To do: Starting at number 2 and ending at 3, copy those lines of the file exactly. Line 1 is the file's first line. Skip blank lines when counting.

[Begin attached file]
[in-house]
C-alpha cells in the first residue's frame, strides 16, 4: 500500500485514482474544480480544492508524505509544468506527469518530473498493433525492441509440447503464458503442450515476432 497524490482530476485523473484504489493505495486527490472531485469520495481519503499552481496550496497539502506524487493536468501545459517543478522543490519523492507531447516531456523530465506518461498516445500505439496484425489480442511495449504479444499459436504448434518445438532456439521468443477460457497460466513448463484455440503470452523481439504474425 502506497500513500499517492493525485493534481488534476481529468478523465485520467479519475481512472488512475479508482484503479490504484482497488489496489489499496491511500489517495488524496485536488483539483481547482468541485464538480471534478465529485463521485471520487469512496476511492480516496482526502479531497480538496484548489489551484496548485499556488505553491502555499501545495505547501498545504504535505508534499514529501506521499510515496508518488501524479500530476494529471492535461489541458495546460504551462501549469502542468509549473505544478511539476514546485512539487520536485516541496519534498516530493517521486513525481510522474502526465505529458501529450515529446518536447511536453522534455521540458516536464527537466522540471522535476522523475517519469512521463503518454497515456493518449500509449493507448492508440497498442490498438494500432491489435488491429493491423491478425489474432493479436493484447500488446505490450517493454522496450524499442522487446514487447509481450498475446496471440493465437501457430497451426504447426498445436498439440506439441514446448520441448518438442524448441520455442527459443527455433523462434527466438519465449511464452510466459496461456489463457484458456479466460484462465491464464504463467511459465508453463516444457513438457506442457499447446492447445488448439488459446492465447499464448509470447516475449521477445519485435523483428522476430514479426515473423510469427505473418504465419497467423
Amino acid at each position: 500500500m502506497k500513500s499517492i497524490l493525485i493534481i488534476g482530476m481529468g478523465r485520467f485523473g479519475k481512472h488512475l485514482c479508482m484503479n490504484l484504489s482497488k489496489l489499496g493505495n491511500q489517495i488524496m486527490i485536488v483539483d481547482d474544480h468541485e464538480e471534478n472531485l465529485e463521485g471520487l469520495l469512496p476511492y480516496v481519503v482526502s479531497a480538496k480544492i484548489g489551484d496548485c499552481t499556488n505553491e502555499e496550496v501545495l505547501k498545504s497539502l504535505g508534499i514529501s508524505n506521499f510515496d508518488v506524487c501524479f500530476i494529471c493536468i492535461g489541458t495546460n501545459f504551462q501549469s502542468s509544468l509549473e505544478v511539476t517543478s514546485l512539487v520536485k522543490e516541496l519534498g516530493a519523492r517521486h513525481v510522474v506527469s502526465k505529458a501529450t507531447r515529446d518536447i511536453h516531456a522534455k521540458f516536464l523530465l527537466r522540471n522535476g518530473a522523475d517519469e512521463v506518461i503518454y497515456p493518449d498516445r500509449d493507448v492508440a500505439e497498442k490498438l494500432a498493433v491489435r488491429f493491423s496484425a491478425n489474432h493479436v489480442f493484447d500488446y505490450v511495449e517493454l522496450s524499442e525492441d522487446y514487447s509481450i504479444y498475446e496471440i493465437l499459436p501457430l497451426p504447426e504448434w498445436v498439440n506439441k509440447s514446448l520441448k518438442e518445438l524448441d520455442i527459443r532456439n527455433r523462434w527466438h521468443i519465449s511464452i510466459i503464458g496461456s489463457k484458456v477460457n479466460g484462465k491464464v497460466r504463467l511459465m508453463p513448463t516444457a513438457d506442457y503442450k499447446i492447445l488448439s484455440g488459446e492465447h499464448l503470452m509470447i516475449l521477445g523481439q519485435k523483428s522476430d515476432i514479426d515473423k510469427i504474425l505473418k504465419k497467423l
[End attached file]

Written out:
C-alpha cells in the first residue's frame, strides 16, 4: 500500500485514482474544480480544492508524505509544468506527469518530473498493433525492441509440447503464458503442450515476432 497524490482530476485523473484504489493505495486527490472531485469520495481519503499552481496550496497539502506524487493536468501545459517543478522543490519523492507531447516531456523530465506518461498516445500505439496484425489480442511495449504479444499459436504448434518445438532456439521468443477460457497460466513448463484455440503470452523481439504474425 502506497500513500499517492493525485493534481488534476481529468478523465485520467479519475481512472488512475479508482484503479490504484482497488489496489489499496491511500489517495488524496485536488483539483481547482468541485464538480471534478465529485463521485471520487469512496476511492480516496482526502479531497480538496484548489489551484496548485499556488505553491502555499501545495505547501498545504504535505508534499514529501506521499510515496508518488501524479500530476494529471492535461489541458495546460504551462501549469502542468509549473505544478511539476514546485512539487520536485516541496519534498516530493517521486513525481510522474502526465505529458501529450515529446518536447511536453522534455521540458516536464527537466522540471522535476522523475517519469512521463503518454497515456493518449500509449493507448492508440497498442490498438494500432491489435488491429493491423491478425489474432493479436493484447500488446505490450517493454522496450524499442522487446514487447509481450498475446496471440493465437501457430497451426504447426498445436498439440506439441514446448520441448518438442524448441520455442527459443527455433523462434527466438519465449511464452510466459496461456489463457484458456479466460484462465491464464504463467511459465508453463516444457513438457506442457499447446492447445488448439488459446492465447499464448509470447516475449521477445519485435523483428522476430514479426515473423510469427505473418504465419497467423
Amino acid at each position: 500500500m502506497k500513500s499517492i497524490l493525485i493534481i488534476g482530476m481529468g478523465r485520467f485523473g479519475k481512472h488512475l485514482c479508482m484503479n490504484l484504489s482497488k489496489l489499496g493505495n491511500q489517495i488524496m486527490i485536488v483539483d481547482d474544480h468541485e464538480e471534478n472531485l465529485e463521485g471520487l469520495l469512496p476511492y480516496v481519503v482526502s479531497a480538496k480544492i484548489g489551484d496548485c499552481t499556488n505553491e502555499e496550496v501545495l505547501k498545504s497539502l504535505g508534499i514529501s508524505n506521499f510515496d508518488v506524487c501524479f500530476i494529471c493536468i492535461g489541458t495546460n501545459f504551462q501549469s502542468s509544468l509549473e505544478v511539476t517543478s514546485l512539487v520536485k522543490e516541496l519534498g516530493a519523492r517521486h513525481v510522474v506527469s502526465k505529458a501529450t507531447r515529446d518536447i511536453h516531456a522534455k521540458f516536464l523530465l527537466r522540471n522535476g518530473a522523475d517519469e512521463v506518461i503518454y497515456p493518449d498516445r500509449d493507448v492508440a500505439e497498442k490498438l494500432a498493433v491489435r488491429f493491423s496484425a491478425n489474432h493479436v489480442f493484447d500488446y505490450v511495449e517493454l522496450s524499442e525492441d522487446y514487447s509481450i504479444y498475446e496471440i493465437l499459436p501457430l497451426p504447426e504448434w498445436v498439440n506439441k509440447s514446448l520441448k518438442e518445438l524448441d520455442i527459443r532456439n527455433r523462434w527466438h521468443i519465449s511464452i510466459i503464458g496461456s489463457k484458456v477460457n479466460g484462465k491464464v497460466r504463467l511459465m508453463p513448463t516444457a513438457d506442457y503442450k499447446i492447445l488448439s484455440g488459446e492465447h499464448l503470452m509470447i516475449l521477445g523481439q519485435k523483428s522476430d515476432i514479426d515473423k510469427i504474425l505473418k504465419k497467423l